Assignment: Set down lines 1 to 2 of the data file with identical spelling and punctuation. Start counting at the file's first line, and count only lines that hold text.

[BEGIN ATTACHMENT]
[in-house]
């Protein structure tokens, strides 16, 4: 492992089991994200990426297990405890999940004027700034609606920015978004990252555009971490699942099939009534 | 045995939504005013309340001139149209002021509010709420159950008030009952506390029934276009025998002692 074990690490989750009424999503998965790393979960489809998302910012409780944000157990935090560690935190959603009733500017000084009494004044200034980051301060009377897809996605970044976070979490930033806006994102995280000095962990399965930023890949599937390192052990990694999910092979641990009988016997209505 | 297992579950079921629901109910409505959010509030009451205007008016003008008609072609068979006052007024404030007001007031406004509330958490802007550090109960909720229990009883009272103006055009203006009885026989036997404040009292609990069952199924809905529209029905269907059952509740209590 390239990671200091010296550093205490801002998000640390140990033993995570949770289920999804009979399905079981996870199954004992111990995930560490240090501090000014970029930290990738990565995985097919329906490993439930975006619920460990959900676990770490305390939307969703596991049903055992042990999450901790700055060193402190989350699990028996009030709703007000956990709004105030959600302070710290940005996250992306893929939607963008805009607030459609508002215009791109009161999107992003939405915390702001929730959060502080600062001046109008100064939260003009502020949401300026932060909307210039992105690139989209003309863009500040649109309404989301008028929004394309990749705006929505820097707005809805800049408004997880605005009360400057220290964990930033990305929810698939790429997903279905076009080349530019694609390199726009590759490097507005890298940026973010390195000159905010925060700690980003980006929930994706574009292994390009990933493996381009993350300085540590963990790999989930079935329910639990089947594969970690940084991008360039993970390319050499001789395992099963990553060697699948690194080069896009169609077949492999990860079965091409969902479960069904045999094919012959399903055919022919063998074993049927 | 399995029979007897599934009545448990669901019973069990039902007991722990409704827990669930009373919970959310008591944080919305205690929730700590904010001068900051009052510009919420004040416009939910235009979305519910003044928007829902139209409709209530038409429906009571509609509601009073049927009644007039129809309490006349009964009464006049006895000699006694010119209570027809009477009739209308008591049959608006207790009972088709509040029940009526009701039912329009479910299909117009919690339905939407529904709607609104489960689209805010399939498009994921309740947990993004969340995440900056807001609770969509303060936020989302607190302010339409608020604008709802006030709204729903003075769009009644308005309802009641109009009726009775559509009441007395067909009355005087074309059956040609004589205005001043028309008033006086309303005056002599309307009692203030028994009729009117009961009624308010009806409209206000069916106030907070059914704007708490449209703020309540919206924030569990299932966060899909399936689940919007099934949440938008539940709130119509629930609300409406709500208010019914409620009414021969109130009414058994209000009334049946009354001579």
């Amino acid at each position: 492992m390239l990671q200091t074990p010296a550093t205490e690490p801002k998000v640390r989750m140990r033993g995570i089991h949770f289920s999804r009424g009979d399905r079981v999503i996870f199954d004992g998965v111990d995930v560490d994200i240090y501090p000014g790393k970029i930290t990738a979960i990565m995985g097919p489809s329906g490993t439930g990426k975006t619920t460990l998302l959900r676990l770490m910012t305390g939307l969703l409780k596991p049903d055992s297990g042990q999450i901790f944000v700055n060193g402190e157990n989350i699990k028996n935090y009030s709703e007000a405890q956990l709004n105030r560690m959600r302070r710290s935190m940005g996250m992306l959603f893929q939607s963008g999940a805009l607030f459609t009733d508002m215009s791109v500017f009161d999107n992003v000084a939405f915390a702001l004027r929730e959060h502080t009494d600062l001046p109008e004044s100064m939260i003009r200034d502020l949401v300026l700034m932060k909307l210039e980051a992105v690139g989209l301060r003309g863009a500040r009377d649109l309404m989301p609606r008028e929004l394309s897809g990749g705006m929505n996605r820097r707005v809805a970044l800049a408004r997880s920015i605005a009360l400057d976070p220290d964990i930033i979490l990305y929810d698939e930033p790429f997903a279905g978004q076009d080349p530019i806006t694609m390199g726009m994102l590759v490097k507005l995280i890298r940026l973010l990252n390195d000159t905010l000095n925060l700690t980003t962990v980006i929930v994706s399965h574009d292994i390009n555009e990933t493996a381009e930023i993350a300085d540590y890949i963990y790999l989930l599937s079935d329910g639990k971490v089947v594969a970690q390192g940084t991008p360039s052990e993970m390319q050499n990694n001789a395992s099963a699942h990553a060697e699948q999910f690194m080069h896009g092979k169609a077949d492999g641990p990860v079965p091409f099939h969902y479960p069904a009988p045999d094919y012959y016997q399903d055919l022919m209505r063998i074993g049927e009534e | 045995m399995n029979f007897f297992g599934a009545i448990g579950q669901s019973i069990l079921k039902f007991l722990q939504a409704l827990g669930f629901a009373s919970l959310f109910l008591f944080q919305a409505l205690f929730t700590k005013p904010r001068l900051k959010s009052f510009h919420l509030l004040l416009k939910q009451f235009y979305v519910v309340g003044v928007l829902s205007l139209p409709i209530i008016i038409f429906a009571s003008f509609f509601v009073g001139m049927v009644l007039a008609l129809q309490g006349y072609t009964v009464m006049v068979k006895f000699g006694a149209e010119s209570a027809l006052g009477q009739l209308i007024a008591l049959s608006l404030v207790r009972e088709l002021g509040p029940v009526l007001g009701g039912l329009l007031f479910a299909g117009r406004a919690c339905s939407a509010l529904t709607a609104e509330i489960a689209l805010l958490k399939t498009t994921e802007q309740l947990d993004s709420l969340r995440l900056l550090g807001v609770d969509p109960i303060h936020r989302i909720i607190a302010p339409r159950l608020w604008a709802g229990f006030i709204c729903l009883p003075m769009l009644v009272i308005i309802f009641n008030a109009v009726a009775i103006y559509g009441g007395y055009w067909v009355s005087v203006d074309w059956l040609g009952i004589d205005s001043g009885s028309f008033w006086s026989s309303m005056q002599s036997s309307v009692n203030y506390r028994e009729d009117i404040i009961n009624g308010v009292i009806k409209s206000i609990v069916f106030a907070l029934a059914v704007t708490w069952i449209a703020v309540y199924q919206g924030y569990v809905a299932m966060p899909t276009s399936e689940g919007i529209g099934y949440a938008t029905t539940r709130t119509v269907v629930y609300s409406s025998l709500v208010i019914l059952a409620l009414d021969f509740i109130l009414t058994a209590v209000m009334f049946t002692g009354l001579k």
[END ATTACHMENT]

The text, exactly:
[in-house]
């Protein structure tokens, strides 16, 4: 492992089991994200990426297990405890999940004027700034609606920015978004990252555009971490699942099939009534 | 045995939504005013309340001139149209002021509010709420159950008030009952506390029934276009025998002692 074990690490989750009424999503998965790393979960489809998302910012409780944000157990935090560690935190959603009733500017000084009494004044200034980051301060009377897809996605970044976070979490930033806006994102995280000095962990399965930023890949599937390192052990990694999910092979641990009988016997209505 | 297992579950079921629901109910409505959010509030009451205007008016003008008609072609068979006052007024404030007001007031406004509330958490802007550090109960909720229990009883009272103006055009203006009885026989036997404040009292609990069952199924809905529209029905269907059952509740209590 390239990671200091010296550093205490801002998000640390140990033993995570949770289920999804009979399905079981996870199954004992111990995930560490240090501090000014970029930290990738990565995985097919329906490993439930975006619920460990959900676990770490305390939307969703596991049903055992042990999450901790700055060193402190989350699990028996009030709703007000956990709004105030959600302070710290940005996250992306893929939607963008805009607030459609508002215009791109009161999107992003939405915390702001929730959060502080600062001046109008100064939260003009502020949401300026932060909307210039992105690139989209003309863009500040649109309404989301008028929004394309990749705006929505820097707005809805800049408004997880605005009360400057220290964990930033990305929810698939790429997903279905076009080349530019694609390199726009590759490097507005890298940026973010390195000159905010925060700690980003980006929930994706574009292994390009990933493996381009993350300085540590963990790999989930079935329910639990089947594969970690940084991008360039993970390319050499001789395992099963990553060697699948690194080069896009169609077949492999990860079965091409969902479960069904045999094919012959399903055919022919063998074993049927 | 399995029979007897599934009545448990669901019973069990039902007991722990409704827990669930009373919970959310008591944080919305205690929730700590904010001068900051009052510009919420004040416009939910235009979305519910003044928007829902139209409709209530038409429906009571509609509601009073049927009644007039129809309490006349009964009464006049006895000699006694010119209570027809009477009739209308008591049959608006207790009972088709509040029940009526009701039912329009479910299909117009919690339905939407529904709607609104489960689209805010399939498009994921309740947990993004969340995440900056807001609770969509303060936020989302607190302010339409608020604008709802006030709204729903003075769009009644308005309802009641109009009726009775559509009441007395067909009355005087074309059956040609004589205005001043028309008033006086309303005056002599309307009692203030028994009729009117009961009624308010009806409209206000069916106030907070059914704007708490449209703020309540919206924030569990299932966060899909399936689940919007099934949440938008539940709130119509629930609300409406709500208010019914409620009414021969109130009414058994209000009334049946009354001579």